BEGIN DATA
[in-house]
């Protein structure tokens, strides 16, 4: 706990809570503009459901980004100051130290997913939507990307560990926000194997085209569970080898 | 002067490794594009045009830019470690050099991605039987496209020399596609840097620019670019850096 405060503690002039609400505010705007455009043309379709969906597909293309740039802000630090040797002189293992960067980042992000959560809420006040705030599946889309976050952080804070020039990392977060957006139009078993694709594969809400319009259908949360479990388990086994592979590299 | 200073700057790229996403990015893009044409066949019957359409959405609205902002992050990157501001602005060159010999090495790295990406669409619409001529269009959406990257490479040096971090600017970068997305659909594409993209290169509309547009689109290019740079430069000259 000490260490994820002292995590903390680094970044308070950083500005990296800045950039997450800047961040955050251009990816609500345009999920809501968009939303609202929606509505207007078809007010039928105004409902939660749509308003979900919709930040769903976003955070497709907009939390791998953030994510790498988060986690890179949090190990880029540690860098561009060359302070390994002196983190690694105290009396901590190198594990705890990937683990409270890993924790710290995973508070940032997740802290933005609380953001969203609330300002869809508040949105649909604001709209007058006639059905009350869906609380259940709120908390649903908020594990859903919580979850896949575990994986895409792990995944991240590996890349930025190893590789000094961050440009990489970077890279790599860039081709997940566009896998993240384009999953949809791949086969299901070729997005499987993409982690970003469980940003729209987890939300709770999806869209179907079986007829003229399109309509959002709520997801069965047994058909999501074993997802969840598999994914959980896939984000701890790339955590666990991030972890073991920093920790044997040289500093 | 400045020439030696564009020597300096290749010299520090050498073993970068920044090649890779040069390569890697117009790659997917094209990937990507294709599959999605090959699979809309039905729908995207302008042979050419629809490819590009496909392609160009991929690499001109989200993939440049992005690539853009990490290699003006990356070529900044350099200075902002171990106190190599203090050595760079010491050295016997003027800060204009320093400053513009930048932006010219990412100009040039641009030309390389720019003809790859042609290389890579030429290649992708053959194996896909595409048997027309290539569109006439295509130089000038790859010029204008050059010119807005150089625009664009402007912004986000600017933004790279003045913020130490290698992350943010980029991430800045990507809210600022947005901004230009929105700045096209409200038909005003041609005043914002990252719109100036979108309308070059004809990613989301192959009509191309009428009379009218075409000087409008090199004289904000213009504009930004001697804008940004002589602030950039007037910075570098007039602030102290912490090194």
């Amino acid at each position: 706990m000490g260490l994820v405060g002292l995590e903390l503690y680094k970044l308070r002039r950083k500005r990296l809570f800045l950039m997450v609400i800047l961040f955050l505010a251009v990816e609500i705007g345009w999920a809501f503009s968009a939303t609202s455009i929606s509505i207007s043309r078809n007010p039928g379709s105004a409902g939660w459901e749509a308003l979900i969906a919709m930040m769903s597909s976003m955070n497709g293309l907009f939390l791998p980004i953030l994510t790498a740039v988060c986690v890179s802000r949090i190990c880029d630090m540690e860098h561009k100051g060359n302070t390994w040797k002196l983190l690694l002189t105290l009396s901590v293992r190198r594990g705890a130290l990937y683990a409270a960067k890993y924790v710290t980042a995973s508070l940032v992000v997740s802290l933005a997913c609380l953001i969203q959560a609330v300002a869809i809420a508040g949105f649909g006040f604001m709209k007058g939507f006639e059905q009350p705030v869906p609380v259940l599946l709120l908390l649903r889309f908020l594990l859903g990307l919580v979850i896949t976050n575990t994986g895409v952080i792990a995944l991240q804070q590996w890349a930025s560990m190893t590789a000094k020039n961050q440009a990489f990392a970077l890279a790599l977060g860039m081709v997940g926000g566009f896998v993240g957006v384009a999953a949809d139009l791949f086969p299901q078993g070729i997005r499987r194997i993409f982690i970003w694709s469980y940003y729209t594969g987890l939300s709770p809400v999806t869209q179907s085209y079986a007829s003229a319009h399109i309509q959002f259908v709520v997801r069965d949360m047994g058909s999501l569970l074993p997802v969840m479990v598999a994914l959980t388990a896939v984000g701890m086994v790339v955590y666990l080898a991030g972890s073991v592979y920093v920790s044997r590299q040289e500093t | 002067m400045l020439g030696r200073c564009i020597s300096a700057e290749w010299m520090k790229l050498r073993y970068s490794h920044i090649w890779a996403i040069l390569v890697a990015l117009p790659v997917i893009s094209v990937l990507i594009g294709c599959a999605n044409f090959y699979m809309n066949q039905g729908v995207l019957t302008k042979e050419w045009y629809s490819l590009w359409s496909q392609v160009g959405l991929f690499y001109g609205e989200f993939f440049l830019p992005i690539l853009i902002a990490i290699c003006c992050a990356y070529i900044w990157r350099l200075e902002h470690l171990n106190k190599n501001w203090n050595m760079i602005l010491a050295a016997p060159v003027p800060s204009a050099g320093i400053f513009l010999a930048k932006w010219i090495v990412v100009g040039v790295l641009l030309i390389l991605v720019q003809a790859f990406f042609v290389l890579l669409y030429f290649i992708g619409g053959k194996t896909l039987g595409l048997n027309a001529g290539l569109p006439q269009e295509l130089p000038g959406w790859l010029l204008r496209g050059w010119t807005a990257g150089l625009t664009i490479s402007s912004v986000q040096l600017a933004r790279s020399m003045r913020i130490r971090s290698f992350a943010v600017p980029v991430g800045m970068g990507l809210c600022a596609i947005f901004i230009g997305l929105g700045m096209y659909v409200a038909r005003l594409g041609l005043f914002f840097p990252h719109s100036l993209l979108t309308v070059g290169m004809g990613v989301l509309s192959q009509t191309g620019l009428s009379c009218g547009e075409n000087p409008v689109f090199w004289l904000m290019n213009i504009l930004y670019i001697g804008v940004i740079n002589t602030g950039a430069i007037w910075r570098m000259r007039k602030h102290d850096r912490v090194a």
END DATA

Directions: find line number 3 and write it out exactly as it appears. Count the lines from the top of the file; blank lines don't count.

């Amino acid at each position: 706990m000490g260490l994820v405060g002292l995590e903390l503690y680094k970044l308070r002039r950083k500005r990296l809570f800045l950039m997450v609400i800047l961040f955050l505010a251009v990816e609500i705007g345009w999920a809501f503009s968009a939303t609202s455009i929606s509505i207007s043309r078809n007010p039928g379709s105004a409902g939660w459901e749509a308003l979900i969906a919709m930040m769903s597909s976003m955070n497709g293309l907009f939390l791998p980004i953030l994510t790498a740039v988060c986690v890179s802000r949090i190990c880029d630090m540690e860098h561009k100051g060359n302070t390994w040797k002196l983190l690694l002189t105290l009396s901590v293992r190198r594990g705890a130290l990937y683990a409270a960067k890993y924790v710290t980042a995973s508070l940032v992000v997740s802290l933005a997913c609380l953001i969203q959560a609330v300002a869809i809420a508040g949105f649909g006040f604001m709209k007058g939507f006639e059905q009350p705030v869906p609380v259940l599946l709120l908390l649903r889309f908020l594990l859903g990307l919580v979850i896949t976050n575990t994986g895409v952080i792990a995944l991240q804070q590996w890349a930025s560990m190893t590789a000094k020039n961050q440009a990489f990392a970077l890279a790599l977060g860039m081709v997940g926000g566009f896998v993240g957006v384009a999953a949809d139009l791949f086969p299901q078993g070729i997005r499987r194997i993409f982690i970003w694709s469980y940003y729209t594969g987890l939300s709770p809400v999806t869209q179907s085209y079986a007829s003229a319009h399109i309509q959002f259908v709520v997801r069965d949360m047994g058909s999501l569970l074993p997802v969840m479990v598999a994914l959980t388990a896939v984000g701890m086994v790339v955590y666990l080898a991030g972890s073991v592979y920093v920790s044997r590299q040289e500093t | 002067m400045l020439g030696r200073c564009i020597s300096a700057e290749w010299m520090k790229l050498r073993y970068s490794h920044i090649w890779a996403i040069l390569v890697a990015l117009p790659v997917i893009s094209v990937l990507i594009g294709c599959a999605n044409f090959y699979m809309n066949q039905g729908v995207l019957t302008k042979e050419w045009y629809s490819l590009w359409s496909q392609v160009g959405l991929f690499y001109g609205e989200f993939f440049l830019p992005i690539l853009i902002a990490i290699c003006c992050a990356y070529i900044w990157r350099l200075e902002h470690l171990n106190k190599n501001w203090n050595m760079i602005l010491a050295a016997p060159v003027p800060s204009a050099g320093i400053f513009l010999a930048k932006w010219i090495v990412v100009g040039v790295l641009l030309i390389l991605v720019q003809a790859f990406f042609v290389l890579l669409y030429f290649i992708g619409g053959k194996t896909l039987g595409l048997n027309a001529g290539l569109p006439q269009e295509l130089p000038g959406w790859l010029l204008r496209g050059w010119t807005a990257g150089l625009t664009i490479s402007s912004v986000q040096l600017a933004r790279s020399m003045r913020i130490r971090s290698f992350a943010v600017p980029v991430g800045m970068g990507l809210c600022a596609i947005f901004i230009g997305l929105g700045m096209y659909v409200a038909r005003l594409g041609l005043f914002f840097p990252h719109s100036l993209l979108t309308v070059g290169m004809g990613v989301l509309s192959q009509t191309g620019l009428s009379c009218g547009e075409n000087p409008v689109f090199w004289l904000m290019n213009i504009l930004y670019i001697g804008v940004i740079n002589t602030g950039a430069i007037w910075r570098m000259r007039k602030h102290d850096r912490v090194a």